Written by Kiani Ned, Marketing Intern
In the Italian Garden at The Cummer Museum, one can spot an array of magnificent sculptures and ornaments nuzzled in with the beautiful flowers. The centerpiece of the garden is undoubtedly the Italian Fountain. The fountain is a lovely warm color and features carvings of flora and even the head of a lion. This lion motif is very common in Italian garden sculpture and is repeated throughout the garden. It has been beautifully reproduced on the Twin Lion Arm Chairs that flank the entrance to the Italian garden.
The Twin Lion Arm Chairs are a soft pinkish color which softens the intensity of the carvings on the base of the chairs. The chair is low to the ground, has a base that is decorated with intertwining vines, and of course, the head of a stylized yet ferocious lion’s head. The ancient Romans had a fascination with wild animals–their ferocity, their mannerisms, and their natural beauty. This fascination is clearly seen in traditional Italian gardening–many sculptural aspects in Italian gardens include imagery of wild beasts. Particularly, the symbol of the lion is an ode to St. Mark, who is the patron saint of Venice.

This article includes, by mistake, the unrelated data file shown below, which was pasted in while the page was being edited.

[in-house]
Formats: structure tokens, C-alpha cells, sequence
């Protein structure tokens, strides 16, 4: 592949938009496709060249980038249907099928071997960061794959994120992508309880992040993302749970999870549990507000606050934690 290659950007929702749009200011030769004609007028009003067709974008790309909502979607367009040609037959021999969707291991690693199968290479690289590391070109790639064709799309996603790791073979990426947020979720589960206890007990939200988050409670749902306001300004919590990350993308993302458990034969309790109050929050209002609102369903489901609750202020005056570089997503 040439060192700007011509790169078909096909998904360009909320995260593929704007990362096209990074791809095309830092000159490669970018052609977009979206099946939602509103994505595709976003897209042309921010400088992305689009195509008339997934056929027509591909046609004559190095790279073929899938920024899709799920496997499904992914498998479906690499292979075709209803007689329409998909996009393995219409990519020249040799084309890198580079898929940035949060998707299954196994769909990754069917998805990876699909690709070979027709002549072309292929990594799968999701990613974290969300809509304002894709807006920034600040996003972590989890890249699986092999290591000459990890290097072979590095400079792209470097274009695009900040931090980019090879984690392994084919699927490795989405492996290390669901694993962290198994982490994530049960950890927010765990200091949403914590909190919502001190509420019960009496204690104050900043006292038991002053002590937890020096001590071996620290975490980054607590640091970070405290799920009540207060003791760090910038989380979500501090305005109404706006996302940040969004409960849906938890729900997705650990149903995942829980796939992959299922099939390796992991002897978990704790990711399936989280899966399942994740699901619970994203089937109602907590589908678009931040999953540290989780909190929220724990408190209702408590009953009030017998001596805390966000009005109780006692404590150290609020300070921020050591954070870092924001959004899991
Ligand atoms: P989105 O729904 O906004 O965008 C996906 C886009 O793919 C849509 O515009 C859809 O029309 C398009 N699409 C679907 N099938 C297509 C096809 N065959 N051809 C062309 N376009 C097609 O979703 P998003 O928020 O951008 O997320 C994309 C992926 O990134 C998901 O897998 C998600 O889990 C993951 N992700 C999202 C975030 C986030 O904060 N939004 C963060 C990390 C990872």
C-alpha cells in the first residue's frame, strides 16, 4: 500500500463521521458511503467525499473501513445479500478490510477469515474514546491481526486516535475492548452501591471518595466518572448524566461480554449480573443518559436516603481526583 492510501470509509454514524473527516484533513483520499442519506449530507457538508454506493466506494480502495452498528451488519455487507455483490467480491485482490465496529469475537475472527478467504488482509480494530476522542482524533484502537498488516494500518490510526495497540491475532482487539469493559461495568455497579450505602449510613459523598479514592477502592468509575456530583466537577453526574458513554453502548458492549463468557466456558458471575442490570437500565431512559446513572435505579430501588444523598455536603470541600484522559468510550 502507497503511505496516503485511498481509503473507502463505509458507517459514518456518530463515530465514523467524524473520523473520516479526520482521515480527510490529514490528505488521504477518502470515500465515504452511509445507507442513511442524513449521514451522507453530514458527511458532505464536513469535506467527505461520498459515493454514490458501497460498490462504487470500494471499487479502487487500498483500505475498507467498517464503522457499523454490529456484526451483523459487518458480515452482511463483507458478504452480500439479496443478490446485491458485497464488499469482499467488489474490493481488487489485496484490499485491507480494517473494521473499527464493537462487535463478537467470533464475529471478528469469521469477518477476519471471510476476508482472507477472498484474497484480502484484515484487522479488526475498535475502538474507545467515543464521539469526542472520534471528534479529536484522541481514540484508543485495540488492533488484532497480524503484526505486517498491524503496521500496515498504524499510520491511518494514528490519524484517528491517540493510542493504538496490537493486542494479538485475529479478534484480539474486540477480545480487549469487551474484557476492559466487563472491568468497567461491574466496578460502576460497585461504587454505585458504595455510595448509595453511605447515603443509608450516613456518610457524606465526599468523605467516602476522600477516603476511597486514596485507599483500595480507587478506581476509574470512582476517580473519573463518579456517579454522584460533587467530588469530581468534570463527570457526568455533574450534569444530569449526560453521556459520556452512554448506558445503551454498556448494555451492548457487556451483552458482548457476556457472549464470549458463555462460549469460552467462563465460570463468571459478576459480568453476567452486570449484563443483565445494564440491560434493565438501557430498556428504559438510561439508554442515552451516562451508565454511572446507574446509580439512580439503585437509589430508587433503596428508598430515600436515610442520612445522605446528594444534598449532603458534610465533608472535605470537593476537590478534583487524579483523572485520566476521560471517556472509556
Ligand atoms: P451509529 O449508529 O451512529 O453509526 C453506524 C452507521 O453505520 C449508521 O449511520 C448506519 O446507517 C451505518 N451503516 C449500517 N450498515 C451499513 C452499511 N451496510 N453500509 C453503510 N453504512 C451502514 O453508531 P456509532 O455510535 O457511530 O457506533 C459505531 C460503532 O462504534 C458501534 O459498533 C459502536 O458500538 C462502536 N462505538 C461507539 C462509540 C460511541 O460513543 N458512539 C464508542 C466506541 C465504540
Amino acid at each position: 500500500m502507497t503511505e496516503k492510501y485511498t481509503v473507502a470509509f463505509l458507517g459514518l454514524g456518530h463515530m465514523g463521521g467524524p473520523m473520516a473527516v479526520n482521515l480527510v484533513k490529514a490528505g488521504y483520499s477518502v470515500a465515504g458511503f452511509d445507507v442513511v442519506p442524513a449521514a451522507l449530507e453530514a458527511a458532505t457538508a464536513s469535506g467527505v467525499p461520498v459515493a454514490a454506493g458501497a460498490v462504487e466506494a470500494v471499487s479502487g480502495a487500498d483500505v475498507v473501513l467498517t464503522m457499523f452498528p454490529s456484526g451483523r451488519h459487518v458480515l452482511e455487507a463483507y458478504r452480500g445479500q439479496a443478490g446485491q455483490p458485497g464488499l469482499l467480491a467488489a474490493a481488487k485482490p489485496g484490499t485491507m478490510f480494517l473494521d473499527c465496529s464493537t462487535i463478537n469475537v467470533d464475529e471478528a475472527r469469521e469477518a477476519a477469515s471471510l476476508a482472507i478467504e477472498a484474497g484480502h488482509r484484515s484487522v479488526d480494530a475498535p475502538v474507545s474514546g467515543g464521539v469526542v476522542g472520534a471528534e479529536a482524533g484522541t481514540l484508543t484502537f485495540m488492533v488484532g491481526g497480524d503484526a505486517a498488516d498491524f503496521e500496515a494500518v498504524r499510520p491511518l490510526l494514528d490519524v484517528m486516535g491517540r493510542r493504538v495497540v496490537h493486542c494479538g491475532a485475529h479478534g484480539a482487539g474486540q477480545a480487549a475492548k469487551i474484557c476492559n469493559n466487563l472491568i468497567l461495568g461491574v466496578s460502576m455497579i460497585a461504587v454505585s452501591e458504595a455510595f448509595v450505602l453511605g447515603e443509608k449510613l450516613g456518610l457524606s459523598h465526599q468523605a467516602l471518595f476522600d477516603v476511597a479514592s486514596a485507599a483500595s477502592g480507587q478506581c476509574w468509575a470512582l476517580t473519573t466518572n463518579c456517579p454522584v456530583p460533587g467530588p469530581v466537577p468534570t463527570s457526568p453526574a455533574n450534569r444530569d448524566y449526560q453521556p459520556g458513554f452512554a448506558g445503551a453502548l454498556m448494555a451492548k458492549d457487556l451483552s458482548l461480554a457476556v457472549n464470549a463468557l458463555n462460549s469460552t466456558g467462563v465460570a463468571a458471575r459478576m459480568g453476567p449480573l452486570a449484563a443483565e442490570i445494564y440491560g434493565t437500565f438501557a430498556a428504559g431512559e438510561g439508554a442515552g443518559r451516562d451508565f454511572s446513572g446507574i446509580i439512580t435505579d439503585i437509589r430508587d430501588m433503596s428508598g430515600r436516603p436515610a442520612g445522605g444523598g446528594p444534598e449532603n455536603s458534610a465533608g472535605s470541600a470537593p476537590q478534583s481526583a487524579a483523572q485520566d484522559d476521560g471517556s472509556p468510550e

The chairs are very majestic and invoke a feeling that one is entering into the presence of royalty. The Italian garden itself reiterates this with its towering shrubbery and perfectly placed roses, zinnias, and lilies. While the garden’s layout is very particular, it is anything but stuffy. The added element of water as seen in the reflecting pool and in the Italian fountain itself, allows the garden to become a sanctuary in which all things are in their proper place.